Interviewed by John Haggerty
Read Erin Pienaar’s fiction piece, The Dreams That You Dream
John: This story reminded me of Hanna Arendt’s remark about the banality of evil, that there are very few real villains in the world, just a bunch of regular people muddling through life, sowing suffering around themselves. And somehow, the narrator’s banality is one the things that makes this story so chilling—this person could be the woman next door, or someone who approaches us in the park. Was this one of the effects you set out to achieve in writing this story?
Erin: Yes it was and I’m so pleased by your observation. There are two stories I’ve always admired a lot—A Good Man Is Hard to Find by Flannery O’Connor and Where Are You Going, Where Have You Been? by Joyce Carol Oates. Both stories begin in a seemingly benign way, full of mundane details, but there’s this growing sense of unease and tension. Both those examples take it much further than I did and have a level of intensity I’m still aspiring to, but yes, disquieting ordinariness was the goal.
Why do terrible people make for so much better literature than good ones?
There are many sweet heroines that are dear to my heart and I’ve lost track of how many times I’ve read Anne of Green Gables and Pride and Prejudice. However, there is something really intriguing about people behaving badly and there has certainly been a plethora of morally complex protagonists on TV and in literature. I think most people try to behave well in day-to-day situations so it’s interesting and sort of satisfying to watch a character violate the usual standards of behaviour.
One school of thought is that we act badly because we ourselves are unhappy, and that certainly seems to be the case with the main character early in the story. But even later, when things are going better for her, she can’t bring herself to offer any kindness to Paige. Is there anything, then, that might redeem her?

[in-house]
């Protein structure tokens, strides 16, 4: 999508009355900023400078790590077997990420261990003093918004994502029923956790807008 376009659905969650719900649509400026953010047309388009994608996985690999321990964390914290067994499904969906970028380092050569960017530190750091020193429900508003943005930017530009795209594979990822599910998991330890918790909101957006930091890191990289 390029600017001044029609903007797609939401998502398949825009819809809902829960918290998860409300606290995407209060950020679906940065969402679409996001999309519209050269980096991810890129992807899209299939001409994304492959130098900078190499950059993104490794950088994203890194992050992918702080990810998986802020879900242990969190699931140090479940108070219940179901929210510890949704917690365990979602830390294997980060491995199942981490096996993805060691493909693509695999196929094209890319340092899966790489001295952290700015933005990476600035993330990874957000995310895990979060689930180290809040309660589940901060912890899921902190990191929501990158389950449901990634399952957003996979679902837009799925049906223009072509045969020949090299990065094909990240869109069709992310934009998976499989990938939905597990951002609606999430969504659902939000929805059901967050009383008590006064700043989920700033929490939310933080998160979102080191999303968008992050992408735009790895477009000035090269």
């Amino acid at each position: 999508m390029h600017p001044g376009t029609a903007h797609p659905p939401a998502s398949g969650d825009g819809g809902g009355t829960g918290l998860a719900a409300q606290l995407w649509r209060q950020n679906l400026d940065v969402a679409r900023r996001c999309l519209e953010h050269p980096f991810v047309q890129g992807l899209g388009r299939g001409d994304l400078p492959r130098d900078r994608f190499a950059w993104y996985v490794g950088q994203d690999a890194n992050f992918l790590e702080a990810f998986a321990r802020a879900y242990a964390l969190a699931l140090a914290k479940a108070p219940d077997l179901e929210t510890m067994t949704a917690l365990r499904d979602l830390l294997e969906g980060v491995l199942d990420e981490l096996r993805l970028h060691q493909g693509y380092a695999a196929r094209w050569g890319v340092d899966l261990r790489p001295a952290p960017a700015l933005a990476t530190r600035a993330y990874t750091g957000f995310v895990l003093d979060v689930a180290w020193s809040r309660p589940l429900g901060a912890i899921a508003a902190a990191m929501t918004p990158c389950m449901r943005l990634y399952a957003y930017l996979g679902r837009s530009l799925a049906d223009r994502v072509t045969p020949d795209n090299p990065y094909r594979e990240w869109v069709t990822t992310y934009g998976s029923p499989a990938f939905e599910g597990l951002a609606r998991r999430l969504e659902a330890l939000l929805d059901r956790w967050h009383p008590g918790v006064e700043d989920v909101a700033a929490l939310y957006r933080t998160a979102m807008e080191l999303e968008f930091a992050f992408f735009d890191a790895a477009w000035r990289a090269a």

The visit from Paige gives the narrator a chance to reframe her actions into something positive but her jealousy and anger gets the better of her. And even though Nancy’s declining career gives her satisfaction, there’s always going to be someone else out there who has what she wants. So…probably not.
The old cliché is that the road to hell is paved with good intentions. In this story, the narrator’s malevolence actually had a moderately good outcome. Can we then conclude that the road to heaven is paved with bad intentions?
I’m going to seize upon your word “intentions”. I think the intent of the characters contributes to their own personal heaven or hell. The narrator dwells on her failed dreams to the point of obsession and malice. Whereas Paige takes a very unsettling event, an impostor trying to trick her, and sees it as a sort of blessing and goes forward with a positive attitude.
How about Nancy? Does she ever get her career back on track?
Nancy had a larger presence in some of my earlier drafts – I think she’s the kind of person who draws satisfaction from music, whether she’s selling out large stadiums or playing at county fairs. I think she’ll keep making music. Whereas the narrator doesn’t pursue music in any way, not even for personal enjoyment—if she’s not successful than it’s not good enough for her.
John Haggerty is the founding editor of the Forge Literary Magazine.